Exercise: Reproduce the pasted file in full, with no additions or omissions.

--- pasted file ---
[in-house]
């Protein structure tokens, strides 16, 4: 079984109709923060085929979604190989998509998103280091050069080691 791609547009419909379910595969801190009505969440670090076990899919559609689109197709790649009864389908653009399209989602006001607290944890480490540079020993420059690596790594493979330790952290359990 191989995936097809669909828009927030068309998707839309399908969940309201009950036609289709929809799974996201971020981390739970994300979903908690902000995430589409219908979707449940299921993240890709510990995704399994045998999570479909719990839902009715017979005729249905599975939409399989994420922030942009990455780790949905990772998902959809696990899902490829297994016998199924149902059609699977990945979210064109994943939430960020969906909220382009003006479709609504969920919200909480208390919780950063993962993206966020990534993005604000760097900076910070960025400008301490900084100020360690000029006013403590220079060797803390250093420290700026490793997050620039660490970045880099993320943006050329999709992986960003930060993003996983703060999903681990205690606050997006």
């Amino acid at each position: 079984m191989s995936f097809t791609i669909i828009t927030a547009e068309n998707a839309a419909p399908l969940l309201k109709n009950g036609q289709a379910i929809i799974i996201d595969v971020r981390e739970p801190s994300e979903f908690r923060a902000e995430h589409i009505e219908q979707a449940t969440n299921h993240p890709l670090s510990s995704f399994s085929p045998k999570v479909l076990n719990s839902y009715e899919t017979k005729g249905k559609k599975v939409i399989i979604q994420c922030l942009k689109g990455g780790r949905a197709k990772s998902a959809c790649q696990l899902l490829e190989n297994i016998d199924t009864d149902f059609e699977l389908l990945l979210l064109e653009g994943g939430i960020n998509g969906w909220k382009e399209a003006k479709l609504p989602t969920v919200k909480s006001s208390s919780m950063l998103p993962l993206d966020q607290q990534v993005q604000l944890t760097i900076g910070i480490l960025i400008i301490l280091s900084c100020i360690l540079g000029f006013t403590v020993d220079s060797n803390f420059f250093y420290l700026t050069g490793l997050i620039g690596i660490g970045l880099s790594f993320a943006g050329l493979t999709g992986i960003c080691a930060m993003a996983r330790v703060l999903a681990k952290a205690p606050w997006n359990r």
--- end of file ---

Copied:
[in-house]
């Protein structure tokens, strides 16, 4: 079984109709923060085929979604190989998509998103280091050069080691 791609547009419909379910595969801190009505969440670090076990899919559609689109197709790649009864389908653009399209989602006001607290944890480490540079020993420059690596790594493979330790952290359990 191989995936097809669909828009927030068309998707839309399908969940309201009950036609289709929809799974996201971020981390739970994300979903908690902000995430589409219908979707449940299921993240890709510990995704399994045998999570479909719990839902009715017979005729249905599975939409399989994420922030942009990455780790949905990772998902959809696990899902490829297994016998199924149902059609699977990945979210064109994943939430960020969906909220382009003006479709609504969920919200909480208390919780950063993962993206966020990534993005604000760097900076910070960025400008301490900084100020360690000029006013403590220079060797803390250093420290700026490793997050620039660490970045880099993320943006050329999709992986960003930060993003996983703060999903681990205690606050997006």
């Amino acid at each position: 079984m191989s995936f097809t791609i669909i828009t927030a547009e068309n998707a839309a419909p399908l969940l309201k109709n009950g036609q289709a379910i929809i799974i996201d595969v971020r981390e739970p801190s994300e979903f908690r923060a902000e995430h589409i009505e219908q979707a449940t969440n299921h993240p890709l670090s510990s995704f399994s085929p045998k999570v479909l076990n719990s839902y009715e899919t017979k005729g249905k559609k599975v939409i399989i979604q994420c922030l942009k689109g990455g780790r949905a197709k990772s998902a959809c790649q696990l899902l490829e190989n297994i016998d199924t009864d149902f059609e699977l389908l990945l979210l064109e653009g994943g939430i960020n998509g969906w909220k382009e399209a003006k479709l609504p989602t969920v919200k909480s006001s208390s919780m950063l998103p993962l993206d966020q607290q990534v993005q604000l944890t760097i900076g910070i480490l960025i400008i301490l280091s900084c100020i360690l540079g000029f006013t403590v020993d220079s060797n803390f420059f250093y420290l700026t050069g490793l997050i620039g690596i660490g970045l880099s790594f993320a943006g050329l493979t999709g992986i960003c080691a930060m993003a996983r330790v703060l999903a681990k952290a205690p606050w997006n359990r």